Mexico’s central bank raises interest rates to 4.75 percent in response to inflation concerns

The Bank of Mexico raised its benchmark interest rate by a quarter percent to 4.75 percent in a 4: 1 split vote over short-term inflation concerns on Thursday.

The central bank of the second largest Latin American economy, also known as the Bank of Mexico, has revised up inflation with its latest inflation forecasts due to “global inflationary pressures and production bottlenecks.”

According to official data, consumer prices in Mexico rose 0.42% in the first half of September, with annual inflation reaching 5.87%, already above 5.59% in August.

Banxico expects inflation to remain short-term and will decline after the fourth quarter of 2021.

Banxico said annual headlines and core inflation forecasts are expected to decline, especially over a year or more, to reach the 3% target by the end of the forecast period.

“The Bank of Mexico’s decision to raise is in line with our expectations, with a further upward revision of inflation forecasts for the first half of 2022. However, the emphasis on the statement remains a temporary nature of price pressure and the Bank of Mexico Suggests that we will not see any more. Charles Seville, Co-Head of the Americas Sovereign at Fitch Ratings, said:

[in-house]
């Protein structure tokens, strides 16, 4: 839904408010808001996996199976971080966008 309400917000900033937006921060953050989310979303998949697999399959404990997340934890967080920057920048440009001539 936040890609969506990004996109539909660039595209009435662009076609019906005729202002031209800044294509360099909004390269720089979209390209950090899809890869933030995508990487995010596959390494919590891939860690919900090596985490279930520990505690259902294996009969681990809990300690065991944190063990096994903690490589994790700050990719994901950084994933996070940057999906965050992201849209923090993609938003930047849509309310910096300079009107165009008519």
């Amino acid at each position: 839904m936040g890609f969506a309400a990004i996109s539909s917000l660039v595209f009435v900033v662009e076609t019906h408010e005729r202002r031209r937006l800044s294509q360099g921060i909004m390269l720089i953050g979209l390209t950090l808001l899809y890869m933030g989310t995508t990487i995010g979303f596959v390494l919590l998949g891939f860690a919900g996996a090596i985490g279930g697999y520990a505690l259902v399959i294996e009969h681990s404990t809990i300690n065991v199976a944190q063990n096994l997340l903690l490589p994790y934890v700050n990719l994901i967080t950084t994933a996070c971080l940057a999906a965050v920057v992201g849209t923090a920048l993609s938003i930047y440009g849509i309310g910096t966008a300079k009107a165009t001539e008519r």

This is the third benchmark interest rate hike since 2018, after the Bank of Mexico raised interest rates at the same pace in June and August.

Reuters contributed to this report.

Allen John


Allen Zhong is a longtime writer and reporter for The Epoch Times. He joined the Epoch Media Group in 2012. His main focus is on US politics.